Disaster of another kind.

Disaster Report 4 Plus: Summer Memories

Publisher: NIS America | Developer: Granzella | Release Date: 4/7/20

What is it?
The first time I heard about Disaster Report 4 was about ten years ago when I was in high school. I thought it was strange that it came from R-Type developers Irem Software, and I started keep tabs on it whenever news came up. Months before its launch in the Spring of 2011, the game was suddenly cancelled in the wake of the Great Tohoku Earthquake that caused the nuclear meltdown at the Fukushima Daiichi Nuclear Power Plant. Most certainly because the game resembled those real life events too closely. Irem subsequently left game development for pachinko machines, and a new team, Granzella, emerged. Granzella eventually purchased the Disaster Report IP and restarted of DR4 development on the PS4. The game came out at the end of 2018 in Japan, and has also been ported to Switch and PC. Now, as this game sees release in the West, it comes in the midst of a different kind of disaster, creating a unique link between two catastrophic events that bookmarked the 2010’s.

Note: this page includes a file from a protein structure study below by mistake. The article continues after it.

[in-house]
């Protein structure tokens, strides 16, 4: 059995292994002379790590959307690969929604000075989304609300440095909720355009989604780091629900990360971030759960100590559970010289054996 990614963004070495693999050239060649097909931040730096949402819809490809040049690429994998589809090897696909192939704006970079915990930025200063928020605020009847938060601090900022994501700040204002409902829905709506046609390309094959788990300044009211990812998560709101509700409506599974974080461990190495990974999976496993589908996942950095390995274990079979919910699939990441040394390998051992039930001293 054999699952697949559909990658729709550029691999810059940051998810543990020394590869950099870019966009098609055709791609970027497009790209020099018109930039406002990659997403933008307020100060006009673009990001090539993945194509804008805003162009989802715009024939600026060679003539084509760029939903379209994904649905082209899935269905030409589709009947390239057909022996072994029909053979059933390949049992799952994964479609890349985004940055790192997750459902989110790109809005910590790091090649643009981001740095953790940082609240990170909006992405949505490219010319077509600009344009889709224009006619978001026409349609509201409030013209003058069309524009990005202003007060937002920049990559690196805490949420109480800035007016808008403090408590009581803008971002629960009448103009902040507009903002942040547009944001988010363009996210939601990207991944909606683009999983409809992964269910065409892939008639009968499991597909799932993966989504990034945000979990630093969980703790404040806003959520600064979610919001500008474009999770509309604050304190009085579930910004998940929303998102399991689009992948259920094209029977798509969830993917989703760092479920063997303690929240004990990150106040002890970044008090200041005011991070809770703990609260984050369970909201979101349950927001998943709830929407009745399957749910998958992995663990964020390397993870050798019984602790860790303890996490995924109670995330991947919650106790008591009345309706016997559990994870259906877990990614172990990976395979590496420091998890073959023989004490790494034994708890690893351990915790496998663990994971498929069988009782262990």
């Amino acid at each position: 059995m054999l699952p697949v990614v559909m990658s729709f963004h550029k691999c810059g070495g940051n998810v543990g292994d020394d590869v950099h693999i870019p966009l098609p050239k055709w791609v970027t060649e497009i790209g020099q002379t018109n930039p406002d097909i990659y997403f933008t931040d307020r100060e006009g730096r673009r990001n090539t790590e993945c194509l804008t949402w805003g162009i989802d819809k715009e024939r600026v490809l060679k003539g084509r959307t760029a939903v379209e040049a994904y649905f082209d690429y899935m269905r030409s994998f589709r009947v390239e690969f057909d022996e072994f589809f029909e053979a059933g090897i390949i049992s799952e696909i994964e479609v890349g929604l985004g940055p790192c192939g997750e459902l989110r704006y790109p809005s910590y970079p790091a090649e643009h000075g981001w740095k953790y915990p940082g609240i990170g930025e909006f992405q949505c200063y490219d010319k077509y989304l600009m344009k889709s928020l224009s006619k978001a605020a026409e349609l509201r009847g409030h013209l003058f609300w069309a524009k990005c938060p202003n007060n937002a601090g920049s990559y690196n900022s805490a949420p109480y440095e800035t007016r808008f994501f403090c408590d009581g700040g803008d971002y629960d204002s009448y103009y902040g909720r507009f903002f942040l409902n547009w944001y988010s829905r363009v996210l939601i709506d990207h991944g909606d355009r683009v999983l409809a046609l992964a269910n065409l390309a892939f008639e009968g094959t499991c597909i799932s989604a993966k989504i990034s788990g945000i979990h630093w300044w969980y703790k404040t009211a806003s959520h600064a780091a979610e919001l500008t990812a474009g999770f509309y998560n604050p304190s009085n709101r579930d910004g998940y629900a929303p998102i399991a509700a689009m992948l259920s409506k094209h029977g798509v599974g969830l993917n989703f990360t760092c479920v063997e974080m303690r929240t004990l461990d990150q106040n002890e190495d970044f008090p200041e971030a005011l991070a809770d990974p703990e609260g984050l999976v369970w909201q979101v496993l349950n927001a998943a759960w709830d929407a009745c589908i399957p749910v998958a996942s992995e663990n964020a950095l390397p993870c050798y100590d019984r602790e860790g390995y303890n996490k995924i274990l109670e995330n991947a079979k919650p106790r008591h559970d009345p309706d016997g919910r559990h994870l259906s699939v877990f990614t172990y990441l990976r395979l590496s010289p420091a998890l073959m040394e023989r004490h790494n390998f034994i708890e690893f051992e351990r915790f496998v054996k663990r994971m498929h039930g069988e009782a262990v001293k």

Why is it important?
I’ve been a fan of disaster-themed games for a long time, dating back to Disaster: Day of Crisis on Wii. I’m also a sucker for the weird and twisty stories that often accompany game development. Seeing this game come back after reading about it a decade ago is incredible, but, once again, I’m not sure how people will react. If April’s releases have any unifying themes at all, they’re about disaster and survival. And also how people love remakes.